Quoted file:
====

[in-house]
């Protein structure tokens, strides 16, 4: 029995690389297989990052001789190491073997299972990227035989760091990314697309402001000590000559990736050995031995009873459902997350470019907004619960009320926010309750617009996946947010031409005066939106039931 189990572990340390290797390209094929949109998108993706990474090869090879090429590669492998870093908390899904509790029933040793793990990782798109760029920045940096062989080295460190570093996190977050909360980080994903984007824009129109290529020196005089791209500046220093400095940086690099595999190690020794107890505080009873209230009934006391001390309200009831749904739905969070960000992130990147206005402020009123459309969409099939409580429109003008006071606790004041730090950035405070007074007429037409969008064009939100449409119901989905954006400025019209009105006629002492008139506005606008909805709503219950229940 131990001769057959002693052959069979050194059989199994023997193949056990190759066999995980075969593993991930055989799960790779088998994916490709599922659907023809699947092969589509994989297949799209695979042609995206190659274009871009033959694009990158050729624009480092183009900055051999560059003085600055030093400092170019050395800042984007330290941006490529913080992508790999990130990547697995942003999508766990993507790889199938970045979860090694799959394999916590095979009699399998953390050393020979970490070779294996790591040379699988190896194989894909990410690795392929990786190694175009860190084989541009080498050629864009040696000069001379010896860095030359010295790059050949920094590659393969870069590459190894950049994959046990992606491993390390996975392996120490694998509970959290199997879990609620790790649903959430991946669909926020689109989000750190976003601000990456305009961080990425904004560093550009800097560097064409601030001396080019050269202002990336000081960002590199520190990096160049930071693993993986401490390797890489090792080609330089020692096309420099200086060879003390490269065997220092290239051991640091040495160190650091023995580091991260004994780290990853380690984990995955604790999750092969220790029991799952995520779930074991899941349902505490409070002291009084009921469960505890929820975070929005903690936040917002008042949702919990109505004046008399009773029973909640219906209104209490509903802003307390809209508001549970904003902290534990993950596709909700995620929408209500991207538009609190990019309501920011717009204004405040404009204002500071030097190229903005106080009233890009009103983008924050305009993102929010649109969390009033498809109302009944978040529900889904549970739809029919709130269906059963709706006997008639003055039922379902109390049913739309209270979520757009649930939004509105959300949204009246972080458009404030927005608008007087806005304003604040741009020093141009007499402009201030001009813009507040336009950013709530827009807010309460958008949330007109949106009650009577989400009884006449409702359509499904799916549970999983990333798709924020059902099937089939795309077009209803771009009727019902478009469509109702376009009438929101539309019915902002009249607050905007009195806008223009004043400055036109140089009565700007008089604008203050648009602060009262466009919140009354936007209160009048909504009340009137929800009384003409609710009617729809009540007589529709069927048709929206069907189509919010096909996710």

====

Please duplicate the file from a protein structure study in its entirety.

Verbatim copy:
[in-house]
């Protein structure tokens, strides 16, 4: 029995690389297989990052001789190491073997299972990227035989760091990314697309402001000590000559990736050995031995009873459902997350470019907004619960009320926010309750617009996946947010031409005066939106039931 189990572990340390290797390209094929949109998108993706990474090869090879090429590669492998870093908390899904509790029933040793793990990782798109760029920045940096062989080295460190570093996190977050909360980080994903984007824009129109290529020196005089791209500046220093400095940086690099595999190690020794107890505080009873209230009934006391001390309200009831749904739905969070960000992130990147206005402020009123459309969409099939409580429109003008006071606790004041730090950035405070007074007429037409969008064009939100449409119901989905954006400025019209009105006629002492008139506005606008909805709503219950229940 131990001769057959002693052959069979050194059989199994023997193949056990190759066999995980075969593993991930055989799960790779088998994916490709599922659907023809699947092969589509994989297949799209695979042609995206190659274009871009033959694009990158050729624009480092183009900055051999560059003085600055030093400092170019050395800042984007330290941006490529913080992508790999990130990547697995942003999508766990993507790889199938970045979860090694799959394999916590095979009699399998953390050393020979970490070779294996790591040379699988190896194989894909990410690795392929990786190694175009860190084989541009080498050629864009040696000069001379010896860095030359010295790059050949920094590659393969870069590459190894950049994959046990992606491993390390996975392996120490694998509970959290199997879990609620790790649903959430991946669909926020689109989000750190976003601000990456305009961080990425904004560093550009800097560097064409601030001396080019050269202002990336000081960002590199520190990096160049930071693993993986401490390797890489090792080609330089020692096309420099200086060879003390490269065997220092290239051991640091040495160190650091023995580091991260004994780290990853380690984990995955604790999750092969220790029991799952995520779930074991899941349902505490409070002291009084009921469960505890929820975070929005903690936040917002008042949702919990109505004046008399009773029973909640219906209104209490509903802003307390809209508001549970904003902290534990993950596709909700995620929408209500991207538009609190990019309501920011717009204004405040404009204002500071030097190229903005106080009233890009009103983008924050305009993102929010649109969390009033498809109302009944978040529900889904549970739809029919709130269906059963709706006997008639003055039922379902109390049913739309209270979520757009649930939004509105959300949204009246972080458009404030927005608008007087806005304003604040741009020093141009007499402009201030001009813009507040336009950013709530827009807010309460958008949330007109949106009650009577989400009884006449409702359509499904799916549970999983990333798709924020059902099937089939795309077009209803771009009727019902478009469509109702376009009438929101539309019915902002009249607050905007009195806008223009004043400055036109140089009565700007008089604008203050648009602060009262466009919140009354936007209160009048909504009340009137929800009384003409609710009617729809009540007589529709069927048709929206069907189509919010096909996710």